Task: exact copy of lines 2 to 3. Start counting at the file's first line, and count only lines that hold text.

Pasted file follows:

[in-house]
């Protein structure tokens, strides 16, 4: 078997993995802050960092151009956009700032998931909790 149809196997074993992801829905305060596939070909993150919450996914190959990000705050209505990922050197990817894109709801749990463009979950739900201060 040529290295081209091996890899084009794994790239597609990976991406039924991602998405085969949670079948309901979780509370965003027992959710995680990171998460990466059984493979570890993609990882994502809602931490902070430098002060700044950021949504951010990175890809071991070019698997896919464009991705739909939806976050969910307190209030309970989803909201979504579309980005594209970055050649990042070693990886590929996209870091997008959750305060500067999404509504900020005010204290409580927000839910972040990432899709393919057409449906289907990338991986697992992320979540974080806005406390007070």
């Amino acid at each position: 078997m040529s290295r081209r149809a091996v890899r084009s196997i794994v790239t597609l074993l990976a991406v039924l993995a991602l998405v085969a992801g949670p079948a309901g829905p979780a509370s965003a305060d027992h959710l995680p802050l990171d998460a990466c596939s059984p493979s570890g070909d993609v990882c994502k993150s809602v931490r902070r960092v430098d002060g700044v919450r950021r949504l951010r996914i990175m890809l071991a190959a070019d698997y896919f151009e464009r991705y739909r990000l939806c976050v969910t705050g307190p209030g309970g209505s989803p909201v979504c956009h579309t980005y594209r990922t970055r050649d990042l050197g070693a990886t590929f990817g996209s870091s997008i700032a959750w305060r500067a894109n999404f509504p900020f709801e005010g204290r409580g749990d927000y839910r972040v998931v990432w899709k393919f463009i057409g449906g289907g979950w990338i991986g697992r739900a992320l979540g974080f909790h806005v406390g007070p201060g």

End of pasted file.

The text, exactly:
């Protein structure tokens, strides 16, 4: 078997993995802050960092151009956009700032998931909790 149809196997074993992801829905305060596939070909993150919450996914190959990000705050209505990922050197990817894109709801749990463009979950739900201060 040529290295081209091996890899084009794994790239597609990976991406039924991602998405085969949670079948309901979780509370965003027992959710995680990171998460990466059984493979570890993609990882994502809602931490902070430098002060700044950021949504951010990175890809071991070019698997896919464009991705739909939806976050969910307190209030309970989803909201979504579309980005594209970055050649990042070693990886590929996209870091997008959750305060500067999404509504900020005010204290409580927000839910972040990432899709393919057409449906289907990338991986697992992320979540974080806005406390007070």
């Amino acid at each position: 078997m040529s290295r081209r149809a091996v890899r084009s196997i794994v790239t597609l074993l990976a991406v039924l993995a991602l998405v085969a992801g949670p079948a309901g829905p979780a509370s965003a305060d027992h959710l995680p802050l990171d998460a990466c596939s059984p493979s570890g070909d993609v990882c994502k993150s809602v931490r902070r960092v430098d002060g700044v919450r950021r949504l951010r996914i990175m890809l071991a190959a070019d698997y896919f151009e464009r991705y739909r990000l939806c976050v969910t705050g307190p209030g309970g209505s989803p909201v979504c956009h579309t980005y594209r990922t970055r050649d990042l050197g070693a990886t590929f990817g996209s870091s997008i700032a959750w305060r500067a894109n999404f509504p900020f709801e005010g204290r409580g749990d927000y839910r972040v998931v990432w899709k393919f463009i057409g449906g289907g979950w990338i991986g697992r739900a992320l979540g974080f909790h806005v406390g007070p201060g």